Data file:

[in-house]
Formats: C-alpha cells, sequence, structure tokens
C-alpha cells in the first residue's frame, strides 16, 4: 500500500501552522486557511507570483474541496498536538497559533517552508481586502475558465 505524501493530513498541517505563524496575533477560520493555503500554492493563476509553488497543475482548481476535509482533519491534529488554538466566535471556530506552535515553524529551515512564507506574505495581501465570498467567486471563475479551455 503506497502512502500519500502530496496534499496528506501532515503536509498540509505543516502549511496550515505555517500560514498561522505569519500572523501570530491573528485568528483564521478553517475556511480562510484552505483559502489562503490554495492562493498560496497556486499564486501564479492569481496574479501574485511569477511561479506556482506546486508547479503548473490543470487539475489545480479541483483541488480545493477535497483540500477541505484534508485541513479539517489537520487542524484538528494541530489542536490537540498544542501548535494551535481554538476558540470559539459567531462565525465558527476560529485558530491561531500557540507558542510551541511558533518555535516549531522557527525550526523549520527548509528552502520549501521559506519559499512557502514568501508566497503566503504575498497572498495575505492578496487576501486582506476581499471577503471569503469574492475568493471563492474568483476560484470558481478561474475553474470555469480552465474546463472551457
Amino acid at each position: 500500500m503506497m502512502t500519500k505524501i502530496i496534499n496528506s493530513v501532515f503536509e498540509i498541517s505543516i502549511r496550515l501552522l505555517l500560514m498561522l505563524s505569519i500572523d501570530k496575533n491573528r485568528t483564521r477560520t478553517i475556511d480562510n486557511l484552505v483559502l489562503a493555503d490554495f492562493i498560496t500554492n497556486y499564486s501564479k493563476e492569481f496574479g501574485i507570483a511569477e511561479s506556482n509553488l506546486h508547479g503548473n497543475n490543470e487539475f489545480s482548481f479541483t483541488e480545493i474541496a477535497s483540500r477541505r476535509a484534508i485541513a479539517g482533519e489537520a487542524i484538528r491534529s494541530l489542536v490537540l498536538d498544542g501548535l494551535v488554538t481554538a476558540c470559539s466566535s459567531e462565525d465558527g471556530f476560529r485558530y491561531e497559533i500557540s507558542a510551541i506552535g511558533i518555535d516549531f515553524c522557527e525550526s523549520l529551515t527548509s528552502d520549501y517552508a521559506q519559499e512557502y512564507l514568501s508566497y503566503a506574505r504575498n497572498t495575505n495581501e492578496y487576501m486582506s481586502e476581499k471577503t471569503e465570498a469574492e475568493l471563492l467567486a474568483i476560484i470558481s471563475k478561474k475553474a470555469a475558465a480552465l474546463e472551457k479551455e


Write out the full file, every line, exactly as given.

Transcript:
[in-house]
Formats: C-alpha cells, sequence, structure tokens
C-alpha cells in the first residue's frame, strides 16, 4: 500500500501552522486557511507570483474541496498536538497559533517552508481586502475558465 505524501493530513498541517505563524496575533477560520493555503500554492493563476509553488497543475482548481476535509482533519491534529488554538466566535471556530506552535515553524529551515512564507506574505495581501465570498467567486471563475479551455 503506497502512502500519500502530496496534499496528506501532515503536509498540509505543516502549511496550515505555517500560514498561522505569519500572523501570530491573528485568528483564521478553517475556511480562510484552505483559502489562503490554495492562493498560496497556486499564486501564479492569481496574479501574485511569477511561479506556482506546486508547479503548473490543470487539475489545480479541483483541488480545493477535497483540500477541505484534508485541513479539517489537520487542524484538528494541530489542536490537540498544542501548535494551535481554538476558540470559539459567531462565525465558527476560529485558530491561531500557540507558542510551541511558533518555535516549531522557527525550526523549520527548509528552502520549501521559506519559499512557502514568501508566497503566503504575498497572498495575505492578496487576501486582506476581499471577503471569503469574492475568493471563492474568483476560484470558481478561474475553474470555469480552465474546463472551457
Amino acid at each position: 500500500m503506497m502512502t500519500k505524501i502530496i496534499n496528506s493530513v501532515f503536509e498540509i498541517s505543516i502549511r496550515l501552522l505555517l500560514m498561522l505563524s505569519i500572523d501570530k496575533n491573528r485568528t483564521r477560520t478553517i475556511d480562510n486557511l484552505v483559502l489562503a493555503d490554495f492562493i498560496t500554492n497556486y499564486s501564479k493563476e492569481f496574479g501574485i507570483a511569477e511561479s506556482n509553488l506546486h508547479g503548473n497543475n490543470e487539475f489545480s482548481f479541483t483541488e480545493i474541496a477535497s483540500r477541505r476535509a484534508i485541513a479539517g482533519e489537520a487542524i484538528r491534529s494541530l489542536v490537540l498536538d498544542g501548535l494551535v488554538t481554538a476558540c470559539s466566535s459567531e462565525d465558527g471556530f476560529r485558530y491561531e497559533i500557540s507558542a510551541i506552535g511558533i518555535d516549531f515553524c522557527e525550526s523549520l529551515t527548509s528552502d520549501y517552508a521559506q519559499e512557502y512564507l514568501s508566497y503566503a506574505r504575498n497572498t495575505n495581501e492578496y487576501m486582506s481586502e476581499k471577503t471569503e465570498a469574492e475568493l471563492l467567486a474568483i476560484i470558481s471563475k478561474k475553474a470555469a475558465a480552465l474546463e472551457k479551455e